Friday, 4 October 2013

Review: Two Brothers:Origin by Sofia Diana Gabel

Two Brothers: Origin, A Ramtalan TrilogyFor some kids, the first day of school is about a change of routine. For Argus and Tai, a pair of formerly homeschooled twins, the first day of school changes everything. In Two Brothers: Origin, Sofia Diana Gabel's science-fantasy novel about what it means to be human, even when you aren't, Argus and Tai face down their first encounters with the public school system, bullying, and classism. While their polite demeanor and naivety probably strike their classmates as disingenuous, and at first brush the reader as implausible, in the end, their unlikely characteristics underscore the otherness that defines their struggle to belong.

Orphaned and raised by a helicopter aunt, Argus and Tai are growing into the powers that make them different, which catches the attention of a government agency set on finding proof of extraterrestrials, and the boys find themselves the subject of investigation by an obsessive agent who is trying to use his hunch about one of the boys to salvage what is left of his broken career.

I like the premise of this story. I like that Gabel tackles the question of whether or not we are alone in this universe with a vehement no, and builds on it in the tradition of one of my favorite rainy day guilty pleasures- Ancient Aliens, suggesting that not only are we not alone in the universe, but that an alien race has been with us since the beginning. I like the way she wove the story of the Dachel brothers into the greater tapestry of human history and myth.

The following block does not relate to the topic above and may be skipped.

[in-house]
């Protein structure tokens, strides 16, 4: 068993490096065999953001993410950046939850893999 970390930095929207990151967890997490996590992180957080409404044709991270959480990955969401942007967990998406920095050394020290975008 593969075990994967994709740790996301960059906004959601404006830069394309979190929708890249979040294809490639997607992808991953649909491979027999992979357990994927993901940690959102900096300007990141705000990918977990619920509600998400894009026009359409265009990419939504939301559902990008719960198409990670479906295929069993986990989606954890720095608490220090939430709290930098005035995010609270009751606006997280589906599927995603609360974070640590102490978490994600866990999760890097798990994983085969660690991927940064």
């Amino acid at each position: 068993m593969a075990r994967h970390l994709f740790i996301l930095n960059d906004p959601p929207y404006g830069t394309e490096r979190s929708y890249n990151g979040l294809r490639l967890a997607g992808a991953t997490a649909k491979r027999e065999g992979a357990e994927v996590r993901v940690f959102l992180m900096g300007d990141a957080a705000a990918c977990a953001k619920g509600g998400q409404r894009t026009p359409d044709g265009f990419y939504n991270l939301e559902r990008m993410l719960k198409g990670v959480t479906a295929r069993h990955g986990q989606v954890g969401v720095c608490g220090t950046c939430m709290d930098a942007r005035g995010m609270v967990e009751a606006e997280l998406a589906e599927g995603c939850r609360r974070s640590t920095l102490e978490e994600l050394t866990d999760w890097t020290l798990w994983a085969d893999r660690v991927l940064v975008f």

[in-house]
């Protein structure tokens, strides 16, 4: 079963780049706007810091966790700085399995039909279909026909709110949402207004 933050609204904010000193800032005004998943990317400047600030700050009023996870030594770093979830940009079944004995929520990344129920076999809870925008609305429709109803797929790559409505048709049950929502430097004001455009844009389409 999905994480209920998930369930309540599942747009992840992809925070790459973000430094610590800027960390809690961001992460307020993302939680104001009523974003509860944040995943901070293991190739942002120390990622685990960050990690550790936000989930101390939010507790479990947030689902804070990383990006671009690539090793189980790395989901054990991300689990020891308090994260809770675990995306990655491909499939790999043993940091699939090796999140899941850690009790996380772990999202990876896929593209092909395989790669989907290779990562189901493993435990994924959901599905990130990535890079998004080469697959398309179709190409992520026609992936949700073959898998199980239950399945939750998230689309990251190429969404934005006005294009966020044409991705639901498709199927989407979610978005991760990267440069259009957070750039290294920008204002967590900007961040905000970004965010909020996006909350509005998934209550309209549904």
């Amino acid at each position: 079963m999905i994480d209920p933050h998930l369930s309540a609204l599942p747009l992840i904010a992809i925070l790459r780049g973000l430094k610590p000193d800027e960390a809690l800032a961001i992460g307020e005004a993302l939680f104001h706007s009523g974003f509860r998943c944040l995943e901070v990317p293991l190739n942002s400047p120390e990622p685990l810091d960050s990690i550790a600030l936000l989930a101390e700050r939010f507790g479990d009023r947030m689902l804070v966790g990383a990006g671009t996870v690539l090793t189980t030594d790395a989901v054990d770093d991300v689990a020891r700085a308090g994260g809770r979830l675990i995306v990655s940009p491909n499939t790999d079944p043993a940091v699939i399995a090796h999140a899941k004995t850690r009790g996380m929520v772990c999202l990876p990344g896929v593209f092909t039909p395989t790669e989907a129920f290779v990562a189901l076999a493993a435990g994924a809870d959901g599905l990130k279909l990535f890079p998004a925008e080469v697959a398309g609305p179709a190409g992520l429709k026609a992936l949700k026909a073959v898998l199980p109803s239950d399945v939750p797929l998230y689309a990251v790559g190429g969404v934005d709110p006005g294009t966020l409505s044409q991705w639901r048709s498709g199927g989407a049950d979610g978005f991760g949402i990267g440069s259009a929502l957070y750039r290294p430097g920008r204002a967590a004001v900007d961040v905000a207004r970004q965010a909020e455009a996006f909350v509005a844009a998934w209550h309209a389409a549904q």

Though some of the powers the boys develop seem, at best, stalkerly, and a few scenes seem to be told in real time, and a lot of problems come from unusually poor decision making skills on the part of both Argus and Tai, the story moves along at a good clip, exposing some of the things that are the most blatantly wrong with schools right now.

Young readers will enjoy reading along as the Dachel twins come into their own and navigate the new world they never dreamed existed, and older readers will feel for the plight of their Aunt and the agent trying to come back from a failed marriage by achieving what no one else with a boss as obnoxious as his could hope to accomplish.

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